As a part of the agencywide review, Tangherlini is rethinking how the organization is structured. Therefore, until the review is completed, he said a temporary hiring freeze is necessary.
Tangherlini said Tuesday during an event sponsored by ACT-IAC and TechAmerica in McLean, Va., that he is considering all options in changing the way the agency is organized, including consolidating the chief information officer’s offices for headquarters, the Public Building Service and the Federal Acquisition Service.
“The fact is we already have a common single organization that is supposed to deliver solutions to federal agencies, the problem is that over time we have created these redundant silos within the organization,” he said. “I’m not saying that I have figured out yet, with the team, Congress, the White House, the industry, what that right structure is. These things are squarely on the table. We want to talk about it. If there are rumors about consolidating these within the organization, that means we are doing something right because are having the dialogue.”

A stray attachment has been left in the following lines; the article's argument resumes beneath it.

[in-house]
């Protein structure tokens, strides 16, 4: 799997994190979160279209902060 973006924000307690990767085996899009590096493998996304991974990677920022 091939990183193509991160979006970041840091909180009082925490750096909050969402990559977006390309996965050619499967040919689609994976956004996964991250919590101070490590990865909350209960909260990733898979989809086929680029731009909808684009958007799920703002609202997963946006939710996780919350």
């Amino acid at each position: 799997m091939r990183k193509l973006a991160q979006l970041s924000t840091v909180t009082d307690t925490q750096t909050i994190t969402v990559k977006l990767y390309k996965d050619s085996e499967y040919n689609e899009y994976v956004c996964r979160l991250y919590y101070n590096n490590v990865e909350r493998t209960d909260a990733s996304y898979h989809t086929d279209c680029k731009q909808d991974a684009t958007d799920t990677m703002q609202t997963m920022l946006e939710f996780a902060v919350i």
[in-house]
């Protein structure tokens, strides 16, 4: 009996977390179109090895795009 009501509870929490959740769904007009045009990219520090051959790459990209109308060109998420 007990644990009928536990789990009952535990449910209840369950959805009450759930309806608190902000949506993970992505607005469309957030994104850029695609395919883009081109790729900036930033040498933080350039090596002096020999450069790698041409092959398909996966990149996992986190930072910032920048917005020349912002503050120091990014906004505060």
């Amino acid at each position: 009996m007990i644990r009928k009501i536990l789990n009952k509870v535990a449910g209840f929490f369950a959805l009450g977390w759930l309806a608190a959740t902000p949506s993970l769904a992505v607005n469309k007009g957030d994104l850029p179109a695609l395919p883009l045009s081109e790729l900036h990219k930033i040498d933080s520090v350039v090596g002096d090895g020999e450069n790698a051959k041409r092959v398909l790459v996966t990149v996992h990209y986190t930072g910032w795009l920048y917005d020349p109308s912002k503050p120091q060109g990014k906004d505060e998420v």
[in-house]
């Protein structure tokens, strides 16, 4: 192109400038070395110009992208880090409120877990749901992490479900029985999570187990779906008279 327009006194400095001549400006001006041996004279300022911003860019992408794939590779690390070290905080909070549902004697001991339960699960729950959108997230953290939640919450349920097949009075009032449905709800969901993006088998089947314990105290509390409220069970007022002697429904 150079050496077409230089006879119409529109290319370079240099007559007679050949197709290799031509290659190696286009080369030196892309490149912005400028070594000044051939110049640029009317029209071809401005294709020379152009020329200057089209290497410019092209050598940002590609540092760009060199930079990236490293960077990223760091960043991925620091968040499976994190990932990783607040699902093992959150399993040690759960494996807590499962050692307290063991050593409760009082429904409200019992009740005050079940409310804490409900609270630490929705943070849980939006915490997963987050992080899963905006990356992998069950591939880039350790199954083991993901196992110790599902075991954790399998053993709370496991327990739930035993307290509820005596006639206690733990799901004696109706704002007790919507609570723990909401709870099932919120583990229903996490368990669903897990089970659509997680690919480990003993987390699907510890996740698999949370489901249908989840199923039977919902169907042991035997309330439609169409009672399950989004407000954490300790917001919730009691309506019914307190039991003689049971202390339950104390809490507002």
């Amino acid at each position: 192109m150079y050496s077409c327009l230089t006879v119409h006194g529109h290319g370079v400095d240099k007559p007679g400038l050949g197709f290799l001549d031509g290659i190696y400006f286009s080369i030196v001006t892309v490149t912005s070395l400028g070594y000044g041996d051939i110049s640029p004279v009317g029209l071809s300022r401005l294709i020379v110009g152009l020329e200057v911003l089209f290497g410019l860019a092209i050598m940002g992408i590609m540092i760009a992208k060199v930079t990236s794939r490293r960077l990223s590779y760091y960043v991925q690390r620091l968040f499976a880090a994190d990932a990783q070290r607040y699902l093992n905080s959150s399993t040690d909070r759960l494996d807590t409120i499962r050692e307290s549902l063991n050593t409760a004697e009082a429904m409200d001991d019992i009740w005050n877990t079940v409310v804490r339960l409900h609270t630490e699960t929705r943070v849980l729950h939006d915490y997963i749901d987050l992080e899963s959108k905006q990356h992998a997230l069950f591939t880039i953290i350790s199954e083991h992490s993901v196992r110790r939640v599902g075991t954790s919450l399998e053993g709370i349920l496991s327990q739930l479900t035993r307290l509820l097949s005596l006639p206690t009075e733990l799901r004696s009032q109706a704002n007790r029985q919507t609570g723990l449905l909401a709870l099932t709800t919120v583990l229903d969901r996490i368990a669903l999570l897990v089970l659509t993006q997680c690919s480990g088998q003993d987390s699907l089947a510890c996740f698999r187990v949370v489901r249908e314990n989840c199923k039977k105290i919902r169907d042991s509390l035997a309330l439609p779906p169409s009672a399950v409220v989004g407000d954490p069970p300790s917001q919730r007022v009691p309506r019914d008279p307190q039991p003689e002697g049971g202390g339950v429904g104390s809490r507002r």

Tangherlini said it’s his job to push the agency the hardest and think bigger for ways to deliver on its mission more effectively and efficiently.
“I’m challenging folks across the organization to find ways that we can look at how we set ourselves up in the most efficient way possible,” he said. “I’ll not put an end to the rumor, but I will not answer it definitively. I think we need to have these conversations and they will continue throughout the summer. I’ve promised the people I work for we will have some at least notional idea of where we are going this fall.”
He added he hopes that this top-to-bottom review is the first of many that GSA continually goes through to improve on the way it meets its mission.
More GSA reform hearings on tap
Rep. John Mica (R-Fla.), who has probed the agency’s questionable spending, called the latest effort “only one small step to reform an agency that has spun out of control.”